A Prayer for a New Year

A Prayer for a New Year

A Prayer for a New Year

Read – Psalm 141

Key Verse – Let my prayer be set before You as incense, the lifting up of my hands as the evening sacrifice (Psalm 141:2).

Key Thought – Start the new year with prayer.


It seems to me that whenever we enter into some new endeavor, it’s a good idea to start it with prayer. The New Year is not yet a week old. This is our first Lord’s Day together in 2020. It is a blank canvas laid out before us, upon which we have no idea what the Artist of the universe will paint.

We ought to start it out right – with prayer.

The question is, I suppose, “What should we pray for?”

Once again, we find our country combatting enemies overseas. Peace would be a great thing to pray for, wouldn’t it? Wisdom for our country’s leaders would be good.

Here at home our country is embroiled in the worst political quagmire I can remember in my lifetime. Godly leadership would seem to be a good request. Wisdom… maturity… humility… for our leaders sounds right and good to pray for.

Our church is launching something really big now. We’ve been talking about Phase 3 for a couple years, but the machine is starting to move now. We may well put a shovel in the dirt in the next few months. There’s plenty to pray for there, isn’t there? We certainly seek God’s wisdom… we seek to know His will… we seek courage and stamina and determination to do His will… and we seek His help and the help of His people to fund a project such as this will be.

Of course, each of us, individually faces this new year with just as many needs and just as much uncertainty. Only God knows what will happen in each of our lives in 2020. Some of us will rejoice over loved ones coming to Christ this year! Praise the Lord. Some will weep over loved ones going home to Christ this year. Some will coast through this year as one long success and joy. Others will struggle through this year needing all God’s strength just to put one foot in front of the other each day. Some will grow in Christ this year. Some will drift and fall away. Some will laugh a lot this year. Some will feel more sorrow than joy this year.

What does this New Year bring? And how then shall we pray? Especially, this morning, I want us to think about how we, individually, should pray… for ourselves… right here at the start of the year.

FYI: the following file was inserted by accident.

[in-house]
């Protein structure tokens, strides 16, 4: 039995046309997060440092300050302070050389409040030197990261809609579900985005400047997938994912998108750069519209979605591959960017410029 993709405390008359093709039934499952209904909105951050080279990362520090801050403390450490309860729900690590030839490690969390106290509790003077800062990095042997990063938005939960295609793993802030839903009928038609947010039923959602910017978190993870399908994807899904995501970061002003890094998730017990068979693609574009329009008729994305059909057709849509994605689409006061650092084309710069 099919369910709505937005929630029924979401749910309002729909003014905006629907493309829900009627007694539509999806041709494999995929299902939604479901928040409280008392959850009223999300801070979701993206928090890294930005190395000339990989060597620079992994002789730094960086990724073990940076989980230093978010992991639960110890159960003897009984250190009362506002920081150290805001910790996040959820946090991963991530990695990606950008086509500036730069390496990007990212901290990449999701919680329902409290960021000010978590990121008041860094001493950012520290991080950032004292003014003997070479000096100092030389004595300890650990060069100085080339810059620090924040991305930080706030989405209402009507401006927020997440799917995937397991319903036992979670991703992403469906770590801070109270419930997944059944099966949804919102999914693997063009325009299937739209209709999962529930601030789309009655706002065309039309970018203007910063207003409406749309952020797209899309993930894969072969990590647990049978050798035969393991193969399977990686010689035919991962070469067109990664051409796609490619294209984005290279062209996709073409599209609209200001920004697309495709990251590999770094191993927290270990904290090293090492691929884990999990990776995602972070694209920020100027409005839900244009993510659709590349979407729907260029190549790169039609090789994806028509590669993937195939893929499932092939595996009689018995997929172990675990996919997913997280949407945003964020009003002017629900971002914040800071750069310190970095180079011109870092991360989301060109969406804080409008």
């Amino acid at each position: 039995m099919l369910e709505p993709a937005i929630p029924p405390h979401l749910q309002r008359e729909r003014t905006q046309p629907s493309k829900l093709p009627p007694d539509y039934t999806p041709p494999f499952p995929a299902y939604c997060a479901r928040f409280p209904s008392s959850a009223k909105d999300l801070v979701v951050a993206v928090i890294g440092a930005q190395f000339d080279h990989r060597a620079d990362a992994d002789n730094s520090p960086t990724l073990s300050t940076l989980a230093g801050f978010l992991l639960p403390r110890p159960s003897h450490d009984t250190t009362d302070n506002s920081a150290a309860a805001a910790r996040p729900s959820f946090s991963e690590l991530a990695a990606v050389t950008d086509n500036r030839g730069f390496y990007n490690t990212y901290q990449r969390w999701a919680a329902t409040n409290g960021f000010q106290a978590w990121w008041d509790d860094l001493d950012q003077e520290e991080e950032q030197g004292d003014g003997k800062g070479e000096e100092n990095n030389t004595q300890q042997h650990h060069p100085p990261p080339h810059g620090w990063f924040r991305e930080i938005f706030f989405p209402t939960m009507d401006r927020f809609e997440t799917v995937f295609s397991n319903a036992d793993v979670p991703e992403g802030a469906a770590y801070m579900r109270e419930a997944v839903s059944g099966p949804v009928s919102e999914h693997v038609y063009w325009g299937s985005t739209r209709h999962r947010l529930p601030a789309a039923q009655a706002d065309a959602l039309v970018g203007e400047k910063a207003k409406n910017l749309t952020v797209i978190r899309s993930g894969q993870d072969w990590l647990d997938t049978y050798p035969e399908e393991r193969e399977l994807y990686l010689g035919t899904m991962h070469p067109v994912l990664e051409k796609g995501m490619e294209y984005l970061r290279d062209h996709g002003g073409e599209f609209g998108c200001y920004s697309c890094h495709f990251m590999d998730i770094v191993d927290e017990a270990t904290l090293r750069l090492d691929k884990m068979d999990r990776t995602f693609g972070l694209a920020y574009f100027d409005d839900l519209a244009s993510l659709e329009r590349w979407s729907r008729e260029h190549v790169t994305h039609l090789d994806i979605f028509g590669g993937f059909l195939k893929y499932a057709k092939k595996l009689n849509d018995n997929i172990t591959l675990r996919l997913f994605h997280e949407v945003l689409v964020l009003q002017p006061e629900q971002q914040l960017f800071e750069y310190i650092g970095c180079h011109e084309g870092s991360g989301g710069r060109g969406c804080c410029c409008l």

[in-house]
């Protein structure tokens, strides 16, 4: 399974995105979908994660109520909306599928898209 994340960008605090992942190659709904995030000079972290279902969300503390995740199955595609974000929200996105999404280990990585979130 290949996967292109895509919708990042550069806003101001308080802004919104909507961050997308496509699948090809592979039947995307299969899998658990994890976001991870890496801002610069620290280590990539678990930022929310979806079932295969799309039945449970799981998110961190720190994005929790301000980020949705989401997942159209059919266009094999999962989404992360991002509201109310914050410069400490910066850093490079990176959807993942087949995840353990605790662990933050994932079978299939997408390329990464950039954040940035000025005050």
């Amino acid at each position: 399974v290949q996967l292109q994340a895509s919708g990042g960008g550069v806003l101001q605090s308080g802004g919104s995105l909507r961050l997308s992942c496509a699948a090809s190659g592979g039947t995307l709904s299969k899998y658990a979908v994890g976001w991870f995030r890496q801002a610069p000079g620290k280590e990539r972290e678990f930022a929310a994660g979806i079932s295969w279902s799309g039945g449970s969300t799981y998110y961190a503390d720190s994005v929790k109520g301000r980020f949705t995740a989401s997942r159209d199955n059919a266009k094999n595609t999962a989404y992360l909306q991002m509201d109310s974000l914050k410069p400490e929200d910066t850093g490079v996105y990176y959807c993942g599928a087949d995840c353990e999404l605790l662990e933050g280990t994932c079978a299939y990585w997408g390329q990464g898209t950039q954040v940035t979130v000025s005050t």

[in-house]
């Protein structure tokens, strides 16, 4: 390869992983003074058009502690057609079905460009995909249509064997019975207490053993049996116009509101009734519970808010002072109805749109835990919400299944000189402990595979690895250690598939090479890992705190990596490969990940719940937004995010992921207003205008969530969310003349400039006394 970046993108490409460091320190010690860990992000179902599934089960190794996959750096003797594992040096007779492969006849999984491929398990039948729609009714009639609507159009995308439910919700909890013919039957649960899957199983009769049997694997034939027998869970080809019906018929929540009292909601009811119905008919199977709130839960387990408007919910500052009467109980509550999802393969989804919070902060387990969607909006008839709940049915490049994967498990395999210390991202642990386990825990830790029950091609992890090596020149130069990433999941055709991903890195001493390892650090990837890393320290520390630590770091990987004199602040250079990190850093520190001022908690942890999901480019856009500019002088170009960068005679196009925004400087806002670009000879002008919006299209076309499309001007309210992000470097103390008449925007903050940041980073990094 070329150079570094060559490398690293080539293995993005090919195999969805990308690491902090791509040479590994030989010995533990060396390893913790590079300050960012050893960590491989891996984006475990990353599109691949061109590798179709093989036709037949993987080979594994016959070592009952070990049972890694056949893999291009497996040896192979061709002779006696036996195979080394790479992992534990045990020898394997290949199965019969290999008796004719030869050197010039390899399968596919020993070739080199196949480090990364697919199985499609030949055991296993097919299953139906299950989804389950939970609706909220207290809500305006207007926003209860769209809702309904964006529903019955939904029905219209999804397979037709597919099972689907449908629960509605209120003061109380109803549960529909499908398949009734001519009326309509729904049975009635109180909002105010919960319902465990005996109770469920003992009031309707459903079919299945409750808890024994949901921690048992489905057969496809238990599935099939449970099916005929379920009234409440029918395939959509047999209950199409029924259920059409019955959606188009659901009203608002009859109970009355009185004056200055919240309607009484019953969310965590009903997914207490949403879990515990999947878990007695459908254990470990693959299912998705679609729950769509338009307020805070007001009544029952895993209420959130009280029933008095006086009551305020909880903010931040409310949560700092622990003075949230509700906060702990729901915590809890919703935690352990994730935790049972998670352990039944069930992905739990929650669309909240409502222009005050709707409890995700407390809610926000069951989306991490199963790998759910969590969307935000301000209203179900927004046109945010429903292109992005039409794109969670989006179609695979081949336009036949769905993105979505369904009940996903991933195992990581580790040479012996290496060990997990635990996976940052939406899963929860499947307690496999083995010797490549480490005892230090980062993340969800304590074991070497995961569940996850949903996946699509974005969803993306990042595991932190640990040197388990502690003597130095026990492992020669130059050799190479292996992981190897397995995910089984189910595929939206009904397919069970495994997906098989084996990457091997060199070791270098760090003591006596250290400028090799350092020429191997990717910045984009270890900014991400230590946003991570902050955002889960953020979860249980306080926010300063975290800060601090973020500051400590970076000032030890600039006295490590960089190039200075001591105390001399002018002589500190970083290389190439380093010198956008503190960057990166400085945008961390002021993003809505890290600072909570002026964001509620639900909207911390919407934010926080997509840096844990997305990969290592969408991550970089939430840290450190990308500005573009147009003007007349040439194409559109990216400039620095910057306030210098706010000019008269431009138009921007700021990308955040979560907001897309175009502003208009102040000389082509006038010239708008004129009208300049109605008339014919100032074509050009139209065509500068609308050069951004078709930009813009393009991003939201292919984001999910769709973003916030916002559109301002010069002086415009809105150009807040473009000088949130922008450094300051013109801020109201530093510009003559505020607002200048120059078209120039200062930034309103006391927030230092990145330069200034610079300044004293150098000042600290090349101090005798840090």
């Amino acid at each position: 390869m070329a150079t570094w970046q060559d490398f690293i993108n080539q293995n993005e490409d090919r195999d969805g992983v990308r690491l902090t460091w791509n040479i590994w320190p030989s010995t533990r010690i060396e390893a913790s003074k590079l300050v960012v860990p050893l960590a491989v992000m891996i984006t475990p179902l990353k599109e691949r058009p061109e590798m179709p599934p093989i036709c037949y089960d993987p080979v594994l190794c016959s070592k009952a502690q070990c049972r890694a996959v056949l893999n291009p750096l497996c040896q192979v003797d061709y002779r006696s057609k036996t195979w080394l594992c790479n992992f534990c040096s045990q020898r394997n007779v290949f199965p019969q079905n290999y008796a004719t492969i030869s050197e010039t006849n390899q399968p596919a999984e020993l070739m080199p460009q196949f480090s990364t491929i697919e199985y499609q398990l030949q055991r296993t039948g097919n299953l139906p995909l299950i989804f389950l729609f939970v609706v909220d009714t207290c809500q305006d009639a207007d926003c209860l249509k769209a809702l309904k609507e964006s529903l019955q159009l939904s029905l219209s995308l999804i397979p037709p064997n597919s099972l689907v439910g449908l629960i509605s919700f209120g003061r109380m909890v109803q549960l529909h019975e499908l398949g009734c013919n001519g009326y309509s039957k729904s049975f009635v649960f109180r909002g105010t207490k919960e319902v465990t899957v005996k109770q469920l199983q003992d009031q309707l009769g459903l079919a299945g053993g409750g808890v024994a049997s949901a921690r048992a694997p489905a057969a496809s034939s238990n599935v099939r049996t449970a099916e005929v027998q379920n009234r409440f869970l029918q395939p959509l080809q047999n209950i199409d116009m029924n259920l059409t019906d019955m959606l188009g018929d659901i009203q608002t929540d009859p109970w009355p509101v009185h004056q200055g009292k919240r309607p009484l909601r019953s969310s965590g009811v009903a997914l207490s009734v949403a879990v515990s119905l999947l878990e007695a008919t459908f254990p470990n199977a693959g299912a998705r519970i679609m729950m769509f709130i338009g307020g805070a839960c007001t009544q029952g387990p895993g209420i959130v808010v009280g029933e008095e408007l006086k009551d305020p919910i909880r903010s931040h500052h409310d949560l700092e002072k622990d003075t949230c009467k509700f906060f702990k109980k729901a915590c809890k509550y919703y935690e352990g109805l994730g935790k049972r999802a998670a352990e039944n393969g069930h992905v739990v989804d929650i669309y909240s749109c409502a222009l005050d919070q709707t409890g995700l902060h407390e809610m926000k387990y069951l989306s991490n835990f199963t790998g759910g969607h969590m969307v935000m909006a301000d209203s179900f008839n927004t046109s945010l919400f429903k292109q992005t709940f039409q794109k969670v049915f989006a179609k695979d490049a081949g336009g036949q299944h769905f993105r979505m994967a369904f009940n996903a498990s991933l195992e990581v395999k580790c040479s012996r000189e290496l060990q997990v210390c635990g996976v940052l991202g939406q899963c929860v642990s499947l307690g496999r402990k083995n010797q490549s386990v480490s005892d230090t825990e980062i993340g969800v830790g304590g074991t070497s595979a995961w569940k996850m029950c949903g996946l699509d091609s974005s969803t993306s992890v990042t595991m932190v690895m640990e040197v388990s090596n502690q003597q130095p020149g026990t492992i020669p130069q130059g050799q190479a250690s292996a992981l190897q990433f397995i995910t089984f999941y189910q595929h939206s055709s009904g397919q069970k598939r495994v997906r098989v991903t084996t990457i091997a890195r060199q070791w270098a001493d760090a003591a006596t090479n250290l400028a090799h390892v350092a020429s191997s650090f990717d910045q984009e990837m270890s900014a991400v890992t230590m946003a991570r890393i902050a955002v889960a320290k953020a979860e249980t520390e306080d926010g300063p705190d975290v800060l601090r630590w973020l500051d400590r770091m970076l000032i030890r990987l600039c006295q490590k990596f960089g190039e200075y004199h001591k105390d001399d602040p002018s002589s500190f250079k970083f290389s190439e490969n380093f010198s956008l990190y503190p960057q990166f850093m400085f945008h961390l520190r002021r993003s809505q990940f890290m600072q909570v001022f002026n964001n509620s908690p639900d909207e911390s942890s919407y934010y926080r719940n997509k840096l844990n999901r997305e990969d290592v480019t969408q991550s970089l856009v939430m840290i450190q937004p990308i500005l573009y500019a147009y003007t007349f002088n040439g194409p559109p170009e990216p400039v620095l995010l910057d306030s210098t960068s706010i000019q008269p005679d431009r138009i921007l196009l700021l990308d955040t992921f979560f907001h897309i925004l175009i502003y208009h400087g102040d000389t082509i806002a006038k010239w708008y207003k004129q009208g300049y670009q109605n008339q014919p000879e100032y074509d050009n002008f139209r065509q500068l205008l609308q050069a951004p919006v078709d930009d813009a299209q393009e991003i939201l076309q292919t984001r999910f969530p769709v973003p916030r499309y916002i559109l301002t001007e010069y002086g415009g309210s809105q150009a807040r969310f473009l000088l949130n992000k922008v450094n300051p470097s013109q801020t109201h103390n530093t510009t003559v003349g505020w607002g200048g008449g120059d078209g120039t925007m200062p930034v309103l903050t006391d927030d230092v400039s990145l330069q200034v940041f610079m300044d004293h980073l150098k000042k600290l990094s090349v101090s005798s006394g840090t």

Kathy and I read our Bibles together each morning. A few days ago, we read Psalm 141, and I was struck about the appropriateness of this passage to the question at hand.

James Montgomery Boice wrote that in this psalm “every word or sentence is a prayer.”

Herein, David prayed for several things, which I think we would do well to pray for as well:

May my words be right.

Let’s pray this as we start the New Year – Set a guard, O LORD, over my mouth; keep watch over the door of my lips (Psalm 141:3).

Is it just me, or does this get harder the older one gets? I struggle with words more now, I think, than I ever have. I was, as I’ve no doubt told you before, a bit of a smart mouth when I was younger. My wife, Beth, used to cast a sad eye my way when I’d say something particularly snarky, “Your mouth is going to be the death of you.” I mentioned that to my brother, Chris, just recently, and he nodded in agreement with her. “Yes,” he said, “we all thought you were demon possessed.” What? Apparently my mouthiness was more legendary than I thought.

When younger, I looked forward to being older and wiser… I looked forward to a day when I’d have victory over some of those childish sins. But now I’m older, and the struggle is still there! I still find myself wanting to say things I shouldn’t… spout off in anger when I’m displeased… smart off in frustration when I don’t get my way. And in my old age, I find my filter is LESS rather than more! God help me!

I need to pray this as I start this New Year – Set a guard, O LORD, over my mouth; keep watch over the door of my lips (Psalm 141:3).

Am I alone in that?

Boice wrote, “We have a saying that goes, “Sticks and stones may break my bones, but words can never hurt me,” but words do hurt, and they have done far more harm in the long history of the human race than physical weapons.”^[James Montgomery Boice, Psalms 107–150: An Expositional Commentary (Grand Rapids, MI: Baker Books, 2005), 1225.]

James wrote, If anyone among you thinks he is religious, and does not bridle his tongue but deceives his own heart, this one’s religion is useless (James 1:26 NKJV).

Xenocrates, the head of the famous Athenian Academy from 339–314 B.C., said on one occasion, “I have often repented of having spoken, but never of having been silent.”(James Montgomery Boice, Psalms 107–150: An Expositional Commentary (Grand Rapids, MI: Baker Books, 2005), 1225.)

Lord, may my words be right in 2020. Set a guard, O LORD, over my mouth; keep watch over the door of my lips (Psalm 141:3).

May my heart be pure.

Do not incline my heart to any evil thing… (Psalm 141:4a).

When I ponder the tendency I have to sin with my lips… to displease my Lord with my words… I cannot escape the fact that the sin goes deeper than that. Much deeper. It’s not just my mouth that needs attention… it’s my heart.

Jesus said that the heart is the source of our words. We speak what’s in our heart. A good man out of the good treasure of his heart brings forth good; and an evil man out of the evil treasure of his heart brings forth evil. For out of the abundance of the heart his mouth speaks (Luke 6:45 NKJV).

What we speak is merely a reflection of what we are. Out of our mouth pours the evidence of what we are in our heart. And the problem is our heart is black… it is rotten… it is sinful… it is broken. Hear the warning from the prophet Jeremiah who reminded us of just how corrupt the heart of man is – The heart is deceitful above all things, And desperately wicked; Who can know it? (Jeremiah 17:9 NKJV).

How can I speak rightly if my heart is not right? We need to pray for this new year, Do not incline my heart to any evil thing… (Psalm 141:4a).